The Lehigh fan base will fill the visitor's side of the unfinished Multi Sport Field Saturday. Few, if any, doubt the outcome.
Over the last five years, Georgetown has become a walkover to the Engineers' fans, much as Seton Hall was in the early days of Big East basketball. The Pirates were once a combined 0-15 in the first seven years against the Hoyas. As football streaks go, Lehigh has scored no fewer than 41 points against GU in any of its last five games, and until Georgetown arrives to give Lehigh a game, the imbalance will continue.
This year's Engineers have something more to play for, however. Three losses by a combined seven points have soured the Lehigh at-large playoff hopes and demand a title run in the PL to return to the playoffs. A stumble in Washington would not only be a mortal blow to the playoffs, but would be an outrage in some circles. To avoid the upset, Lehigh must do a better job in rushing, where opposing defenses have been able to contain the ground game thus far.
RB Marques Thompson rushed for 177 yards on only 11 carries last season versus GU, but is averaging only 58 yards per game to date. QB Sedale Threatt is on target for a 2,000 yard passing season and has been effective in distributing the ball to the receiver corps, including Lee Thomas (18-291), Frank Travato (15-231) and Thompson (9-84). Lehigh is averaging only 35% on third down--if the rushing game improves, the numbers will improve in a big way Saturday.
Georgetown's troubling rushing game should expect more trouble Saturday. Lehigh returns eight seniors and four juniors on defense and will be tough on the rush and pass. 11 players have more than 10 tackles this season, so there are no noticeably weak links across its lineup. Lehigh's linebackers may be a key in controlling Georgetown's mid-range passing--the Hoyas simply can't compete on the long ball and need the 10-15 yard passes to advance the ball.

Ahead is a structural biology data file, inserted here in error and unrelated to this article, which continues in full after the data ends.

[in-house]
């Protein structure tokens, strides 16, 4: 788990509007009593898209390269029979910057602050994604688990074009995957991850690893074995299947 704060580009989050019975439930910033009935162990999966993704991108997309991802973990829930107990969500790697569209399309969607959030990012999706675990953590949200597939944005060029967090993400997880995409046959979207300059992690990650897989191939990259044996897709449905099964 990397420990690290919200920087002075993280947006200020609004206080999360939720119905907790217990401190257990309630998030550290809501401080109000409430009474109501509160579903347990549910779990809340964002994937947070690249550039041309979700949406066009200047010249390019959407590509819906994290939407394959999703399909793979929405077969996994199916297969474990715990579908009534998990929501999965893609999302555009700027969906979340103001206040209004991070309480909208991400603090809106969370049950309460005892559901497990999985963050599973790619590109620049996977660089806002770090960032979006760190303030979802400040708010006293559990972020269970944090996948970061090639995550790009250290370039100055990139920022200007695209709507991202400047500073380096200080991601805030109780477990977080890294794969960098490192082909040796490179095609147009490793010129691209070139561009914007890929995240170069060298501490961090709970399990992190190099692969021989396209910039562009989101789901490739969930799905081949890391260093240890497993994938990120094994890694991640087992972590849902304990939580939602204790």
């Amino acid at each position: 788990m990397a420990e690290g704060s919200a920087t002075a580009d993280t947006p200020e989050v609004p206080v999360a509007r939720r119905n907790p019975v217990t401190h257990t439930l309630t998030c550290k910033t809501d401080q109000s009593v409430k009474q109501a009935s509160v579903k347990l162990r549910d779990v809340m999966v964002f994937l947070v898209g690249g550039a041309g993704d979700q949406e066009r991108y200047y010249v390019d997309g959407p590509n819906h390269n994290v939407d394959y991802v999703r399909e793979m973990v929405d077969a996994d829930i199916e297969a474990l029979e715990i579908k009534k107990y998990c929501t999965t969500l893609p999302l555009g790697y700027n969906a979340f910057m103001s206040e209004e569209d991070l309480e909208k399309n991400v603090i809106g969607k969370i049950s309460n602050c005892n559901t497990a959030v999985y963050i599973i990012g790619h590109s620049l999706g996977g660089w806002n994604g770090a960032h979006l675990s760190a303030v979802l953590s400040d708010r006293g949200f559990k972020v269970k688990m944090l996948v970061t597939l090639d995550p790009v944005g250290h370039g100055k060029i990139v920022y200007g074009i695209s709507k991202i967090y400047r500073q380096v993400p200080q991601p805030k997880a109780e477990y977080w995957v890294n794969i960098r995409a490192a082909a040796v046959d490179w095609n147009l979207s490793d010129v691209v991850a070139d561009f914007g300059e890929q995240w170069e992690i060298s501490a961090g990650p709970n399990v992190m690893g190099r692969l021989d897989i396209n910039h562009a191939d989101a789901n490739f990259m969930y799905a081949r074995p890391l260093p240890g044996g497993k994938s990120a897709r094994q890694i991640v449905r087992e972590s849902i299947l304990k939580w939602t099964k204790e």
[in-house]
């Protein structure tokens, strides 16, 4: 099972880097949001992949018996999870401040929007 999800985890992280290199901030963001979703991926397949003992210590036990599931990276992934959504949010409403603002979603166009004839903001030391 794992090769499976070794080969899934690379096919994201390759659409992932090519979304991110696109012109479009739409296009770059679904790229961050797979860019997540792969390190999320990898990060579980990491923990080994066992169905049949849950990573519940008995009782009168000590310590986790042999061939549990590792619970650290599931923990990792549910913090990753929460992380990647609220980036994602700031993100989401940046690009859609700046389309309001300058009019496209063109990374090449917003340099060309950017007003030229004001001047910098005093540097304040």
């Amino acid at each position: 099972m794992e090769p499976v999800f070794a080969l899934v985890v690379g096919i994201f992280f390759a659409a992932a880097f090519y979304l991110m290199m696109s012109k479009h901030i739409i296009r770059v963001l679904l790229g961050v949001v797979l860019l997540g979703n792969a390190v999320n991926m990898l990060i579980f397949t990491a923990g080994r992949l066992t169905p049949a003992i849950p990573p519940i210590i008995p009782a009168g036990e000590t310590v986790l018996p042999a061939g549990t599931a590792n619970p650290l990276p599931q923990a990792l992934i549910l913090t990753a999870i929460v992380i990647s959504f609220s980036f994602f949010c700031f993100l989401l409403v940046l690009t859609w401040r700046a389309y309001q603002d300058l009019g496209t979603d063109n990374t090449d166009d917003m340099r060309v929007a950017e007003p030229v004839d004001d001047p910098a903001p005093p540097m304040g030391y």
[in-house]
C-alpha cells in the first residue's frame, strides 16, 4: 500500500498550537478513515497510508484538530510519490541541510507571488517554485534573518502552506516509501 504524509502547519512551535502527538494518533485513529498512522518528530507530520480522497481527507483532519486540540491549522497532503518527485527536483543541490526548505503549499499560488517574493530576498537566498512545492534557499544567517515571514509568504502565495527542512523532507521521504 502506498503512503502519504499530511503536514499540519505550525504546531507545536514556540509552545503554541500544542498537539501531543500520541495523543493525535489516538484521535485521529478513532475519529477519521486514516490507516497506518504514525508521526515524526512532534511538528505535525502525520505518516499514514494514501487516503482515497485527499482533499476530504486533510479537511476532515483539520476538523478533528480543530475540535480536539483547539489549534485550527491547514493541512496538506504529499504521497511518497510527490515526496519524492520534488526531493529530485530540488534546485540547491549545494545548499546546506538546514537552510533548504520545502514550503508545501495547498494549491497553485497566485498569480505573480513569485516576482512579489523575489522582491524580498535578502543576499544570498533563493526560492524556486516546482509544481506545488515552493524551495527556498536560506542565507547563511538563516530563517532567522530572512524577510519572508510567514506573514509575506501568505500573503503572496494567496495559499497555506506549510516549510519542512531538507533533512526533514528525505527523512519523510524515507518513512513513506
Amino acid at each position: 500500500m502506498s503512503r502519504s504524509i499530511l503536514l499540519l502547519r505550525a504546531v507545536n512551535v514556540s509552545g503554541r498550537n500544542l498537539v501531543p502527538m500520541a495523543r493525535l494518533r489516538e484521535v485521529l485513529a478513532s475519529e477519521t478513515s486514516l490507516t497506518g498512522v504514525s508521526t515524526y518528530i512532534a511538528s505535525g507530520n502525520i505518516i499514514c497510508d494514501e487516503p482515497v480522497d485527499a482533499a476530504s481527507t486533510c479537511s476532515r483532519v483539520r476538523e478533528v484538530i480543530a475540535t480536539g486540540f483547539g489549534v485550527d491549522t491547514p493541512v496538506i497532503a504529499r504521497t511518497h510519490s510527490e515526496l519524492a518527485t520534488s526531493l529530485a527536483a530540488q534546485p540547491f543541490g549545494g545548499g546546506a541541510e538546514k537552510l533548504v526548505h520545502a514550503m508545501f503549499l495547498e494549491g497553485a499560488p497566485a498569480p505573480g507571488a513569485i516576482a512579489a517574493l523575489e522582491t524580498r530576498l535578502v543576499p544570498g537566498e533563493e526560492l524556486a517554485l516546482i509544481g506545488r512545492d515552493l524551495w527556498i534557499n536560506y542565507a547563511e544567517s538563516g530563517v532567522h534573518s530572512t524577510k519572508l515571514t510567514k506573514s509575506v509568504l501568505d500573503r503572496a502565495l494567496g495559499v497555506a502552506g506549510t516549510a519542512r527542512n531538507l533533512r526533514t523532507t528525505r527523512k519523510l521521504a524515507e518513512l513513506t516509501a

The instability at QB which has plagued Georgetown throughout much of the PL era is in full tilt again, as neither Ben Hostetler nor Matt Bassuener has been able to secure the starting role. Both will likely see action Saturday, and neither can afford the turnovers which are wounding this team at every turn. Fifteen fumbles in five games (six lost) continues to cost the Hoyas field position in each game to date--for the offense to contend, the turnovers must come to an end. Unfortunately, a slick turf and a lack of stability on the handoffs are hurdles to overcome Saturday.
The Hoyas' defense hasn't matched up to recent standards, particularly on pass defense. The front line must pressure Threatt and force him out of sync; otherwise, he stands to pound the smaller Hoya secondary. Two players to watch will be LB's Mike Greene and Stephen Smith, both of which can help provide a mix of defensive sets to keep the Engineers off stride.
Keys to the game:
--Sedale Threatt. The Hoyas can give Threatt problems, if they control the line and force Threatt out of his game.
--The Game Starts At 1:00. Georgetown cannot afford yet another 2nd quarter start on the scoreboard. Staying close early is a must.
--Turnovers. Lehigh is a combined +8 in turnovers against the Hoyas since 2001. Anything short of an even number of turnovers spells trouble for the Hoyas.
--Breaking Out. No Georgetown offensive player has put together a truly breakout performance in PL play since Luke McArdle in 2003. At the midpoint of the season, a back or receiver needs to take it to another level.
Sports Network columnist Matt Dougherty suggested the Hoyas were "probably already playing out the string" after a 1-4 start. Far from it--while no Georgetown fans are planning out travel schedules for late November, October will prove to be a key month to build the foundation which the staff will use going forward. Lessons learned against Lehigh can make GU a more prepared opponent in PL games later this season versus Fordham and Lafayette.
If Georgetown gets its game together and plays to its potential, this is no walkover game. After three long weeks on the road, however, they need to prove it first to themselves, and then to the fans on both sides of the unfinished field.